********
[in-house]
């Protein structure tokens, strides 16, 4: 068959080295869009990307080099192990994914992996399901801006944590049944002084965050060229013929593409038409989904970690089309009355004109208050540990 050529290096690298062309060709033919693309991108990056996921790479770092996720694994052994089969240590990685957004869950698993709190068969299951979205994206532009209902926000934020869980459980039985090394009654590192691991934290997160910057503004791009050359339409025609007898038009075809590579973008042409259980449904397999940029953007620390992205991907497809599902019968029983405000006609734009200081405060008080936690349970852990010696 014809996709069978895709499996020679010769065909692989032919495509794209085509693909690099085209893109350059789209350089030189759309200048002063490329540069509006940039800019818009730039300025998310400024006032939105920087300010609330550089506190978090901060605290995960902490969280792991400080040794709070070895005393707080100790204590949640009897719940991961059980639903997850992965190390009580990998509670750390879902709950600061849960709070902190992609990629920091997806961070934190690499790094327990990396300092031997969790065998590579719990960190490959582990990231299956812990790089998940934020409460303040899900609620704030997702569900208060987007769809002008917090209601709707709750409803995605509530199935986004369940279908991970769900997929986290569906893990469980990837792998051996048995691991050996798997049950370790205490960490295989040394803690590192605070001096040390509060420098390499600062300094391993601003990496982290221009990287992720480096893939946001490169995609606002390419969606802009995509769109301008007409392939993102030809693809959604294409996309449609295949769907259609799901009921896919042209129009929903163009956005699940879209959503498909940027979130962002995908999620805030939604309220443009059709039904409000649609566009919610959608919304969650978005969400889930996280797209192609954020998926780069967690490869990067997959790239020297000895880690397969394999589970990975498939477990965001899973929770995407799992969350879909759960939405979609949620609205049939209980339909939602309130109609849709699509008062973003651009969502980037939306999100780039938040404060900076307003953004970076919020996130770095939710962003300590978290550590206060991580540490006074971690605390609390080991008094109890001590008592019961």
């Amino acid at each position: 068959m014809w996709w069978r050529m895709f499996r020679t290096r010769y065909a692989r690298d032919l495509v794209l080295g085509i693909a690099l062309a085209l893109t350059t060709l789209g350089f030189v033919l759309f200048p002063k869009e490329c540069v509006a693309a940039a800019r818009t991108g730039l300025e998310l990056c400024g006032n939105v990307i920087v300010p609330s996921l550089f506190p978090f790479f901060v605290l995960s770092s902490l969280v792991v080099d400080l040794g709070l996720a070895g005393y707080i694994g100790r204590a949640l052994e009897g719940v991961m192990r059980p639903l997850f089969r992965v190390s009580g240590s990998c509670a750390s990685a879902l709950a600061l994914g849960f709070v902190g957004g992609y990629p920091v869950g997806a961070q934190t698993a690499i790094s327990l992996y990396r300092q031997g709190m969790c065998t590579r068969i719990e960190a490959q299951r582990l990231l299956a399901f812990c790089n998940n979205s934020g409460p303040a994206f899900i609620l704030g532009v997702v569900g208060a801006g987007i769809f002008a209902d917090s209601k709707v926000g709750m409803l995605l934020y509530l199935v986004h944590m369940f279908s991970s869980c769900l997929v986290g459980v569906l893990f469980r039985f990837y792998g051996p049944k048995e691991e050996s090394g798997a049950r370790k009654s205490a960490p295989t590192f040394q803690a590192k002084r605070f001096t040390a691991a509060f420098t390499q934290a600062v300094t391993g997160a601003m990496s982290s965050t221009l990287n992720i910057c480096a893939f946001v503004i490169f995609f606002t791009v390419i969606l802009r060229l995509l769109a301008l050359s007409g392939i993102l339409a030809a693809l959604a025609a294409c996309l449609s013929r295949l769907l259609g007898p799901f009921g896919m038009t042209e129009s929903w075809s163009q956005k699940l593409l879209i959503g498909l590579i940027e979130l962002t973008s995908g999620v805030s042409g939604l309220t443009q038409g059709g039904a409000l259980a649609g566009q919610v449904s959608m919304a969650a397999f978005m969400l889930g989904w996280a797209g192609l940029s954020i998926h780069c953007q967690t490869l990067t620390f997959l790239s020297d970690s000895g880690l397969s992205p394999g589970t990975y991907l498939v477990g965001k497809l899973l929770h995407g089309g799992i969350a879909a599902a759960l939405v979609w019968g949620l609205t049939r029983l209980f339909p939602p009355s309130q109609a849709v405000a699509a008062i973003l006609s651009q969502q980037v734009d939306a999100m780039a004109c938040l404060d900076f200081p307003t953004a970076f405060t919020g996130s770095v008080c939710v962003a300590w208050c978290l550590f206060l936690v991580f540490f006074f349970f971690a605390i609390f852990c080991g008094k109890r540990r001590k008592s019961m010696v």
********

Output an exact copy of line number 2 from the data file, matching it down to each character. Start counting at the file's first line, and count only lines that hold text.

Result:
């Protein structure tokens, strides 16, 4: 068959080295869009990307080099192990994914992996399901801006944590049944002084965050060229013929593409038409989904970690089309009355004109208050540990 050529290096690298062309060709033919693309991108990056996921790479770092996720694994052994089969240590990685957004869950698993709190068969299951979205994206532009209902926000934020869980459980039985090394009654590192691991934290997160910057503004791009050359339409025609007898038009075809590579973008042409259980449904397999940029953007620390992205991907497809599902019968029983405000006609734009200081405060008080936690349970852990010696 014809996709069978895709499996020679010769065909692989032919495509794209085509693909690099085209893109350059789209350089030189759309200048002063490329540069509006940039800019818009730039300025998310400024006032939105920087300010609330550089506190978090901060605290995960902490969280792991400080040794709070070895005393707080100790204590949640009897719940991961059980639903997850992965190390009580990998509670750390879902709950600061849960709070902190992609990629920091997806961070934190690499790094327990990396300092031997969790065998590579719990960190490959582990990231299956812990790089998940934020409460303040899900609620704030997702569900208060987007769809002008917090209601709707709750409803995605509530199935986004369940279908991970769900997929986290569906893990469980990837792998051996048995691991050996798997049950370790205490960490295989040394803690590192605070001096040390509060420098390499600062300094391993601003990496982290221009990287992720480096893939946001490169995609606002390419969606802009995509769109301008007409392939993102030809693809959604294409996309449609295949769907259609799901009921896919042209129009929903163009956005699940879209959503498909940027979130962002995908999620805030939604309220443009059709039904409000649609566009919610959608919304969650978005969400889930996280797209192609954020998926780069967690490869990067997959790239020297000895880690397969394999589970990975498939477990965001899973929770995407799992969350879909759960939405979609949620609205049939209980339909939602309130109609849709699509008062973003651009969502980037939306999100780039938040404060900076307003953004970076919020996130770095939710962003300590978290550590206060991580540490006074971690605390609390080991008094109890001590008592019961």